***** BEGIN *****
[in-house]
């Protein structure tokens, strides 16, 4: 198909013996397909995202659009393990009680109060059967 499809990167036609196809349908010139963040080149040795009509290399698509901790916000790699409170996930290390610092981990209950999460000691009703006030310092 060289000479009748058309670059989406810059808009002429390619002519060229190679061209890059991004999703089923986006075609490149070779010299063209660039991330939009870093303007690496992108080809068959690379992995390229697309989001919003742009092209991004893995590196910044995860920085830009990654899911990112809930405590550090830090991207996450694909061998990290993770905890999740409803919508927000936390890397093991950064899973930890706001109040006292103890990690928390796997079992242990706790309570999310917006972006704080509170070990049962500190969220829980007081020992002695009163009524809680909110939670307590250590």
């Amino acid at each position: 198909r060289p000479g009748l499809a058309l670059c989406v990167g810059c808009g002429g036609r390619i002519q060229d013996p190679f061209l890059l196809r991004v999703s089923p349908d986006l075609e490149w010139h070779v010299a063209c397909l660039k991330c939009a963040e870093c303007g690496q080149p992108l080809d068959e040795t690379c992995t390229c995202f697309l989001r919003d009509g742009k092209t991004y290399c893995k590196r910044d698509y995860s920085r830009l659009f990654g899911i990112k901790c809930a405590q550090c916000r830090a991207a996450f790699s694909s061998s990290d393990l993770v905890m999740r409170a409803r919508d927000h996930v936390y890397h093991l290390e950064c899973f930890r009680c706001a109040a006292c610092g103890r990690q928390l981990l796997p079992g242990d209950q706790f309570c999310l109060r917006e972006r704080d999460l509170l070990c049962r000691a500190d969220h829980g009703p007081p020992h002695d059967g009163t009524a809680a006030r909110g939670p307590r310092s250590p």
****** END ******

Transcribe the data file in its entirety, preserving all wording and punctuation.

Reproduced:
[in-house]
């Protein structure tokens, strides 16, 4: 198909013996397909995202659009393990009680109060059967 499809990167036609196809349908010139963040080149040795009509290399698509901790916000790699409170996930290390610092981990209950999460000691009703006030310092 060289000479009748058309670059989406810059808009002429390619002519060229190679061209890059991004999703089923986006075609490149070779010299063209660039991330939009870093303007690496992108080809068959690379992995390229697309989001919003742009092209991004893995590196910044995860920085830009990654899911990112809930405590550090830090991207996450694909061998990290993770905890999740409803919508927000936390890397093991950064899973930890706001109040006292103890990690928390796997079992242990706790309570999310917006972006704080509170070990049962500190969220829980007081020992002695009163009524809680909110939670307590250590």
């Amino acid at each position: 198909r060289p000479g009748l499809a058309l670059c989406v990167g810059c808009g002429g036609r390619i002519q060229d013996p190679f061209l890059l196809r991004v999703s089923p349908d986006l075609e490149w010139h070779v010299a063209c397909l660039k991330c939009a963040e870093c303007g690496q080149p992108l080809d068959e040795t690379c992995t390229c995202f697309l989001r919003d009509g742009k092209t991004y290399c893995k590196r910044d698509y995860s920085r830009l659009f990654g899911i990112k901790c809930a405590q550090c916000r830090a991207a996450f790699s694909s061998s990290d393990l993770v905890m999740r409170a409803r919508d927000h996930v936390y890397h093991l290390e950064c899973f930890r009680c706001a109040a006292c610092g103890r990690q928390l981990l796997p079992g242990d209950q706790f309570c999310l109060r917006e972006r704080d999460l509170l070990c049962r000691a500190d969220h829980g009703p007081p020992h002695d059967g009163t009524a809680a006030r909110g939670p307590r310092s250590p």